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Many of us North Carolinians remember “The Tar Heel Toast,” adopted by the N.C. General Assembly in 1957. The first stanza of the toast is the most familiar and was committed to memory by many of us as young people in the past.
The second line, “The summer land where the sun doth shine,” comes to mind now that school is out and our children and youth are entering a time of rest, recreation, vacations and work for many. Whatever activities consume the summer days, many of them will be outdoors.
Looking back to my generation’s summer days and outdoor activities that defined much of our summer, the memories are sweet and worth remembering, memories of freedom, creative outdoor play with neighbors and friends, a good bit of work and open space in the country where the land and elements provided almost unlimited opportunities for entertainment and where we were positively infused with joy of our summer lives.
My generation of country children found enough of the land’s entertainment if we were willing to look for it. All that was required was a gaggle of children — siblings, neighbors, friends, cousins or any combination — who were looking for entertainment. Sometimes two or three could accomplish great country-time entertainment, and, of course, one child could find things to do alone.
A given for most country children was going barefooted from May until September. After school was out, we shed those shoes for a good part of our time. Most of us were not squeamish about going barefooted, either. We learned quickly to be careful and to enjoy the varied sensations of feet coming into contact with the elements. Green grass and moss under bare feet were too good to be true, and dangling feet in the shallows of a pond or walking right through standing water after a summer rain was on our agenda.
We climbed trees, walked to the store, walked down paths and sometimes walked bravely through the chicken yard sans shoes. We did, however, put on shoes before we went uptown on Saturday or to church on Sunday.
Outdoor fun included looking for doodlebugs, tying a string to a June bug and watching it struggle to fly away and capturing caterpillars in fruit jars for a day, only to let them go near dark. We would spend time on the grass looking for four-leaf-clover and dreaming of the good luck that might come our way.
Rare trips to the beach gave us sunshine aplenty, and we used a concoction of baby oil and iodine to make our tan beautiful. We did not have sunscreen products, nor were we as aware of the dangers of too much sun back then. We just wanted a good tan, and our mothers were glad for us to get enough vitamin D.
More often, we girls would sunbathe right in the yard, just like the people we saw in magazines. We would lie on our back for 15 minutes, turn over for 15 and alternate until we had gotten enough sun for a day without blistering. Some of us wanted one of those big, fluffy beach towels, but we mostly had to use one of the family towels from the linen closet.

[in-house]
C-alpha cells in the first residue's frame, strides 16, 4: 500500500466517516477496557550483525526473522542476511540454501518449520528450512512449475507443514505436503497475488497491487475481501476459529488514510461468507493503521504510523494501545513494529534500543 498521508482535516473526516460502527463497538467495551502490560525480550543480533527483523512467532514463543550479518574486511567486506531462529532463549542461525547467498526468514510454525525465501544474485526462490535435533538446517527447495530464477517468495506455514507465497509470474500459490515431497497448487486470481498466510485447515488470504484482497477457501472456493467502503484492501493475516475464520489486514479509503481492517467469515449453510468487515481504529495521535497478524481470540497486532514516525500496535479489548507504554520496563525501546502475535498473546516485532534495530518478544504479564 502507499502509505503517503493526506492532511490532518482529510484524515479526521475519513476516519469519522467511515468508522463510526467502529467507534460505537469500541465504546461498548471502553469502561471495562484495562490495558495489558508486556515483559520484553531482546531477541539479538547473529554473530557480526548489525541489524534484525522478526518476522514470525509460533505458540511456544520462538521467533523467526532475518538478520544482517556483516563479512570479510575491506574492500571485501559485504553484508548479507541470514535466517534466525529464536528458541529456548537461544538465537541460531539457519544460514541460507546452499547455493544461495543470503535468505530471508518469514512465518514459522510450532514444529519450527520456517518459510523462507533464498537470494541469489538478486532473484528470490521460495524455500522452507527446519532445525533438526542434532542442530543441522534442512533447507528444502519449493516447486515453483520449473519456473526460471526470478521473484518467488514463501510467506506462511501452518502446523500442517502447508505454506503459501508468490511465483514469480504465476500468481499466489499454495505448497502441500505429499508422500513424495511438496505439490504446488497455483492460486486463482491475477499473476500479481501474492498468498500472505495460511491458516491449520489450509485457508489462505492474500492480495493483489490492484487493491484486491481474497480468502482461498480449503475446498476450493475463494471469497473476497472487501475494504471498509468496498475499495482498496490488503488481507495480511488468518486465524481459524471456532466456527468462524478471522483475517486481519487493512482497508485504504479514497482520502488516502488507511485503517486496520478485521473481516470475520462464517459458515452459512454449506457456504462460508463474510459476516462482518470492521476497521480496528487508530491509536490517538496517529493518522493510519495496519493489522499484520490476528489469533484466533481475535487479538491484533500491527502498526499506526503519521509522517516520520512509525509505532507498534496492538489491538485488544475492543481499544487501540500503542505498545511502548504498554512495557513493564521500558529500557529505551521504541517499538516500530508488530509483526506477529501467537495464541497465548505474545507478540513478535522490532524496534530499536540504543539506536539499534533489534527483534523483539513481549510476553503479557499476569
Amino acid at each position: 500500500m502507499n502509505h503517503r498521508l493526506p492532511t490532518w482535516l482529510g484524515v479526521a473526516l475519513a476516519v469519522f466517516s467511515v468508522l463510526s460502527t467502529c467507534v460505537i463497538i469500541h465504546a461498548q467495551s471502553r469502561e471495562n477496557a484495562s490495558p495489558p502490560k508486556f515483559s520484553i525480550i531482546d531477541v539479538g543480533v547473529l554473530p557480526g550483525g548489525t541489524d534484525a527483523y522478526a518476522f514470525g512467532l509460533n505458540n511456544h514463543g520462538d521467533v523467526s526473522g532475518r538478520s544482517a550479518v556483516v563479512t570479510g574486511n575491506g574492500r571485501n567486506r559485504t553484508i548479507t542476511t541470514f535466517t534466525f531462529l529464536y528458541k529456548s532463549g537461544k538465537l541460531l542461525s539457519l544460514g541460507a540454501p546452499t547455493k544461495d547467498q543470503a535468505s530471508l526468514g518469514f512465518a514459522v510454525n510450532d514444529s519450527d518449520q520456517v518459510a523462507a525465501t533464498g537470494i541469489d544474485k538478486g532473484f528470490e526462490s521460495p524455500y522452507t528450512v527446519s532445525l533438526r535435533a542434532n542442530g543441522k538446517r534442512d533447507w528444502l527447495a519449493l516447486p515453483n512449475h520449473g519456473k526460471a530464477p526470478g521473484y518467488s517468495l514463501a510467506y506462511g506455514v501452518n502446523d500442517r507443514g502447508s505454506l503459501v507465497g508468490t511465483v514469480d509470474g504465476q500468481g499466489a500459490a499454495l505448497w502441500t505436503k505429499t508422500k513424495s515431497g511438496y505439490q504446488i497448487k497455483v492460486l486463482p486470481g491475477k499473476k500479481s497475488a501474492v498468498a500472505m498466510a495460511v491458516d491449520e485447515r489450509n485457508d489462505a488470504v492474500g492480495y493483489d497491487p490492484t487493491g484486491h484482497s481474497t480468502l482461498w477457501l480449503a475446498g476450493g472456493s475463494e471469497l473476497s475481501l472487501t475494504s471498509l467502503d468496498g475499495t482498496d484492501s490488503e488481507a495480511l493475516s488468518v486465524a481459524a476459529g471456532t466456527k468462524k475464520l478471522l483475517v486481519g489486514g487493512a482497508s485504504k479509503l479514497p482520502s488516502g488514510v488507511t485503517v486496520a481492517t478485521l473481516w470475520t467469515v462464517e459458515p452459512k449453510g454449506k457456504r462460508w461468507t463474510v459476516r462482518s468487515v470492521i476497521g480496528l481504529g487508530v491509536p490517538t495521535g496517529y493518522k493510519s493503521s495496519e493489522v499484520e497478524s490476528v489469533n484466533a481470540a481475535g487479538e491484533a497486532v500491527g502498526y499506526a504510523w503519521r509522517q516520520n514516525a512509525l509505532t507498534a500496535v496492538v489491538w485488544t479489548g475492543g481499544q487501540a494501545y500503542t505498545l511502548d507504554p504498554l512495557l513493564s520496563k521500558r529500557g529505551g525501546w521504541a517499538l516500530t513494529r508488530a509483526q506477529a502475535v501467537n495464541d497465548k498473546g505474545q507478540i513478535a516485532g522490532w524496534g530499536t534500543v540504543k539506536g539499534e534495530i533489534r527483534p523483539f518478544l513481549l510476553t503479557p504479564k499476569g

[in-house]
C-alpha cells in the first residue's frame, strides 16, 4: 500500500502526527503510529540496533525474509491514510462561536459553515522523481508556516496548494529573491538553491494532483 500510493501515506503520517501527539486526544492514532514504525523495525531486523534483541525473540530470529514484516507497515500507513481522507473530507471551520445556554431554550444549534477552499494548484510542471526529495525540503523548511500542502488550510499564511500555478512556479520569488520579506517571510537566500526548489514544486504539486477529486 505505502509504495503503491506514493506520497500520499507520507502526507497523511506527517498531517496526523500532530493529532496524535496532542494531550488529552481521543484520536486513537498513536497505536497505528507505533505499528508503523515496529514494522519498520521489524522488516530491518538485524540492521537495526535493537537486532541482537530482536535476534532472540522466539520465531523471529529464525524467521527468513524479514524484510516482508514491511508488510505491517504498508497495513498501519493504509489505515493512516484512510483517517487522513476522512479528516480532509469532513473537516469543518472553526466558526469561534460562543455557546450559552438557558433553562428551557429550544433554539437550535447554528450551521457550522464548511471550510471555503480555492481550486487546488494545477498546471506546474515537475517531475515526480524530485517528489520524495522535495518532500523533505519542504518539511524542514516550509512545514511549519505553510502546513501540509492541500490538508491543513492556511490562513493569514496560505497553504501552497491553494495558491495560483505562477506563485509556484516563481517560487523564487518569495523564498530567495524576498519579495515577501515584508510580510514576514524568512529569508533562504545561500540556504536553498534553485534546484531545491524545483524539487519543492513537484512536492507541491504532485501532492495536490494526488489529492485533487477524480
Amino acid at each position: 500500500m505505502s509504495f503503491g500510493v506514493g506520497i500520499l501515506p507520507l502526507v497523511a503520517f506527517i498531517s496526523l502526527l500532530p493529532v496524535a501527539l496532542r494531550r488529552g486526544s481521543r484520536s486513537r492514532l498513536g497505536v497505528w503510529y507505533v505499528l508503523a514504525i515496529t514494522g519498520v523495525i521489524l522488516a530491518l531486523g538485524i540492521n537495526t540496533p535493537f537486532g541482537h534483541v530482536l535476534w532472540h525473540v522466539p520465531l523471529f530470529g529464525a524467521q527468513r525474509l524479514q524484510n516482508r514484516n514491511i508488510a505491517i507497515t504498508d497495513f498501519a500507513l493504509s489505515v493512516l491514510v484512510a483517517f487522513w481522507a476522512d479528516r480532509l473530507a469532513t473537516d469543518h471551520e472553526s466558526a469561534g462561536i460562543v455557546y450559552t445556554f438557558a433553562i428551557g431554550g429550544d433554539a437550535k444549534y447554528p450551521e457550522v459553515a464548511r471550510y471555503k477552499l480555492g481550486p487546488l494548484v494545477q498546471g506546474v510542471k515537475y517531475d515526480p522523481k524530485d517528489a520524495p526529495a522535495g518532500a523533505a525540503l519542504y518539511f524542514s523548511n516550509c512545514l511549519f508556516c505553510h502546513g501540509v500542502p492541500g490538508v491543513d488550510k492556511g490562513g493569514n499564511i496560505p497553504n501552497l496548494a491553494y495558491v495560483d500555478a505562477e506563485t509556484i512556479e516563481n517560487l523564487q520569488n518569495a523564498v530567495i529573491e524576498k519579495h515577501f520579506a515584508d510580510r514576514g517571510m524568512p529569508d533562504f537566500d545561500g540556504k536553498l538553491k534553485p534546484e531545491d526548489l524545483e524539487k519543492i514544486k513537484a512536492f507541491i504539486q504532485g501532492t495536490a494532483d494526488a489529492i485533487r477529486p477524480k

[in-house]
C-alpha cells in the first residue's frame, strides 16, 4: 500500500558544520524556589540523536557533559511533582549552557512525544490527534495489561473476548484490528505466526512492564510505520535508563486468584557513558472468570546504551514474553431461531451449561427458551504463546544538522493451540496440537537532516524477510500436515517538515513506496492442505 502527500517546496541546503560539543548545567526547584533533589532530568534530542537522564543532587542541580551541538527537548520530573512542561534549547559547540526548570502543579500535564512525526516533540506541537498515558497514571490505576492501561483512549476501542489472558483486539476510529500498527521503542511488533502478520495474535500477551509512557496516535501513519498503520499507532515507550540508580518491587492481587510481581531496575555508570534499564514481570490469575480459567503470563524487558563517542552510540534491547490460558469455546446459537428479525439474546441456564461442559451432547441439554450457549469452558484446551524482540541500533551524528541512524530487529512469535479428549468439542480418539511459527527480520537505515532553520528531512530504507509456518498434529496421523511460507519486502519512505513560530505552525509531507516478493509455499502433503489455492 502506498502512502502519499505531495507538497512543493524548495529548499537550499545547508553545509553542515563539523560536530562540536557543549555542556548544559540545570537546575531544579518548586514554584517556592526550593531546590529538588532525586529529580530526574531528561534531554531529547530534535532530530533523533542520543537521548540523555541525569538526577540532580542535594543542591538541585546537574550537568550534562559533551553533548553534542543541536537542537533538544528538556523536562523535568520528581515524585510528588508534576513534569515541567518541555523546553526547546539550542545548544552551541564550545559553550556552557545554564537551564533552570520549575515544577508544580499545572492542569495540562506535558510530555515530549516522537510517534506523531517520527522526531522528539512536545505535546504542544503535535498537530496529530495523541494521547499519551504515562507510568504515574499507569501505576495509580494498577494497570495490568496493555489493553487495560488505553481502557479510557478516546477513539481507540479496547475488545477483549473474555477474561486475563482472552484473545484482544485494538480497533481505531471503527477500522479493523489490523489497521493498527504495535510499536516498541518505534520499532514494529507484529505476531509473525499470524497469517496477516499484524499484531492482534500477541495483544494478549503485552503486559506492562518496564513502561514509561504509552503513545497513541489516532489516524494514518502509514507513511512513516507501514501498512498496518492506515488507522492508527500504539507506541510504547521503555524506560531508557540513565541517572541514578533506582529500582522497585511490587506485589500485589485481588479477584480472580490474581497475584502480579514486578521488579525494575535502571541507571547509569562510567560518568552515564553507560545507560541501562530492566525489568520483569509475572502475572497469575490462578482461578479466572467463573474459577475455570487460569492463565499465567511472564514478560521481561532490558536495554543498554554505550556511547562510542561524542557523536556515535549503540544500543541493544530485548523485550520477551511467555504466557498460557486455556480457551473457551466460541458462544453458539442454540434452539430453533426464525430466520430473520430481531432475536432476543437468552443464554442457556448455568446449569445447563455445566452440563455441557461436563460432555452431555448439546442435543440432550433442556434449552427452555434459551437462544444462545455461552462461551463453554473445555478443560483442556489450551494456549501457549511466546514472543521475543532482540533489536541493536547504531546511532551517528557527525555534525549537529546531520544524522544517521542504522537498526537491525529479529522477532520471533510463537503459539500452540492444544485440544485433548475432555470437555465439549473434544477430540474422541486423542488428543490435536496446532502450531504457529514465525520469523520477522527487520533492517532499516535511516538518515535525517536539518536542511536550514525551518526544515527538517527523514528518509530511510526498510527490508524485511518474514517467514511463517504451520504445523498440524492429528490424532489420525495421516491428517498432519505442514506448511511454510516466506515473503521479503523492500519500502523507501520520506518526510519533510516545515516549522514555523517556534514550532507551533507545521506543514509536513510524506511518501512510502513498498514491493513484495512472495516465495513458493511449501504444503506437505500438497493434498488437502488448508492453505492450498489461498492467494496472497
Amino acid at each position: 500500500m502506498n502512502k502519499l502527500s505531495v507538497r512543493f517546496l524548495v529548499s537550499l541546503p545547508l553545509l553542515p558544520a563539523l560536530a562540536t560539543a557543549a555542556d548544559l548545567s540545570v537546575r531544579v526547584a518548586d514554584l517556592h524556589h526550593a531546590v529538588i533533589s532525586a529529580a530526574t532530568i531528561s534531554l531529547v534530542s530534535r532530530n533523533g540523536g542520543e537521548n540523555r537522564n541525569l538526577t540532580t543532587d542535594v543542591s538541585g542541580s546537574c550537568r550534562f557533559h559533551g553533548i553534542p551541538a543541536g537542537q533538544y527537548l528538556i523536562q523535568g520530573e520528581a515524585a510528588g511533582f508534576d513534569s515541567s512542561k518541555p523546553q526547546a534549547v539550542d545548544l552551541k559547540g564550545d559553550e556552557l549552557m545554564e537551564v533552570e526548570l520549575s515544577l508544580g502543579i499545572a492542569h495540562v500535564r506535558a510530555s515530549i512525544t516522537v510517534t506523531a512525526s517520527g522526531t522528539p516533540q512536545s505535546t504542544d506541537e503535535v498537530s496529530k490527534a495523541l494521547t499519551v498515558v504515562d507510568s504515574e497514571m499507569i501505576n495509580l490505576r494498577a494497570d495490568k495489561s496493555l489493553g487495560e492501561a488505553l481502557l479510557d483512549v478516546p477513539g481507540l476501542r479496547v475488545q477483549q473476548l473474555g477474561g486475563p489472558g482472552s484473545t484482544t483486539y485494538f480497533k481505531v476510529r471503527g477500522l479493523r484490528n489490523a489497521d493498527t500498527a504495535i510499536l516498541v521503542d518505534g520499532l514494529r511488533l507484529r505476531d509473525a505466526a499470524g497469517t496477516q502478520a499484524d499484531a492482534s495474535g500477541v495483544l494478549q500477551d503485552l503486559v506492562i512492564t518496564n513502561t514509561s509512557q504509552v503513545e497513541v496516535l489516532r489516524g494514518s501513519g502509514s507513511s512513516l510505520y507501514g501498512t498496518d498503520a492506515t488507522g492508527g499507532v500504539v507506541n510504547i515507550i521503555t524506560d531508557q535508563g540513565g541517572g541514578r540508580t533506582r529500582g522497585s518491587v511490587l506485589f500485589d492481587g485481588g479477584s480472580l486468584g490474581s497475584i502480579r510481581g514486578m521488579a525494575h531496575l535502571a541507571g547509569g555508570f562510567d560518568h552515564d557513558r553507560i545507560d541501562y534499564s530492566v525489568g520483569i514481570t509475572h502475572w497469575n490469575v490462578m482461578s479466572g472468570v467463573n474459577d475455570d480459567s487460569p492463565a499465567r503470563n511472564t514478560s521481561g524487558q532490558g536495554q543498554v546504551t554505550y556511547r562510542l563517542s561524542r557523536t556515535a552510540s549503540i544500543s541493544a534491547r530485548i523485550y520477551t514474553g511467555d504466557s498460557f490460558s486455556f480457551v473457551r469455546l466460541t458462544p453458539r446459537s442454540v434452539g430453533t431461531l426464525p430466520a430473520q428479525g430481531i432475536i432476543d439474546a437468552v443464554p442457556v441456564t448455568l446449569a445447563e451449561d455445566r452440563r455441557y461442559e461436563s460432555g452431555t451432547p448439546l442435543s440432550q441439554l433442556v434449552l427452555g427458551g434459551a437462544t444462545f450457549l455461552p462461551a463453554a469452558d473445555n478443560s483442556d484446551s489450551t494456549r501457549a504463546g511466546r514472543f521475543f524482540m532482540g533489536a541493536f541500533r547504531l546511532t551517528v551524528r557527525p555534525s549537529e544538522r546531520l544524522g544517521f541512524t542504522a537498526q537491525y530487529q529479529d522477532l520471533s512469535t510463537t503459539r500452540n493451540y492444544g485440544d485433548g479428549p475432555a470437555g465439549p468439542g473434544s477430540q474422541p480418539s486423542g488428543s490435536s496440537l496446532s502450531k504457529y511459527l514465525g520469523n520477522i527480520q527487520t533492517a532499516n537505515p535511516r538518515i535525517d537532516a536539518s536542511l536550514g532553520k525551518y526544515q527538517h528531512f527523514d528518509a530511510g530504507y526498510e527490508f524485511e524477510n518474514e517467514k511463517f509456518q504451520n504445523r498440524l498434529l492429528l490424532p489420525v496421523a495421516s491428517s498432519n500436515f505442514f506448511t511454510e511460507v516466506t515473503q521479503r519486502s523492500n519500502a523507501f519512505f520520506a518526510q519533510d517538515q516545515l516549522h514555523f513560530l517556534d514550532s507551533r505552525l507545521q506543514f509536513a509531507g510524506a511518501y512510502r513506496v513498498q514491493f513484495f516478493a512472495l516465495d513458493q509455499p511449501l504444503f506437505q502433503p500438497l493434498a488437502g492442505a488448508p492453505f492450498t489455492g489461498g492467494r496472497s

Sometimes before we took sunbaths, we might wash our hair, roll it in curlers and use sunbathing time for hair drying, since most of us did not have hair dryers back then.
Between those rare trips to the beach, we put our bathing suits on and took turns running through the sprinkler to cool off, and a trip to the swimming pool in town on Sunday afternoons was a highlight of the week.
Another memorable summertime-sunshine activity was going to the pond, where we not only worked on our fishing skills year after year, but also practiced skipping rocks across the pond, keeping a record of who could get the most skips. With the still pond, the sun overhead, a couple of people as an audience, a rock in hand and the proper position for skipping, one could seize the day and store up tall tales to share at the supper table.
When we tired of fishing and rock-skipping, we might cruse around the pond on an inner tube if we were not too afraid of snakes.
Working in the sun included cropping tobacco in the blazing sun (my summertime tobacco work was thankfully under the shelter), washing the car (we did not use car washes much back then), cutting grass with a push mower and raking up the cuttings to be taken to a compost pile (electric mowers came along later, but some of us were terrified of running over the cord with the mower), hanging out clothes to be dried in the sun (we knew no one who had a dryer), picking vegetables and numerous other chores that parents and grandparents thought of so that we children could make a contribution to the family life.
Our parents and grandparents assured us that working in the hot sun wouldn’t hurt us, and we would be glad we knew how to work once we were grown.
Sunny days took us outside to play or work regularly, and there was always a new adventure, a new game or a way to reinvent an old one to spend our summer days so that we were truly infused with summer fun and sun.
Young people might not get out in the sun as much as today as they did earlier, yet we still live in the “summer land,” and the sun still “doth shine.”
Sanda Baucom Hight is retired from Wilson County Schools after serving as an English teacher and is currently a substitute teacher in Wilson County. Her column focuses on the charm of home, school and country life. Email her at firstname.lastname@example.org.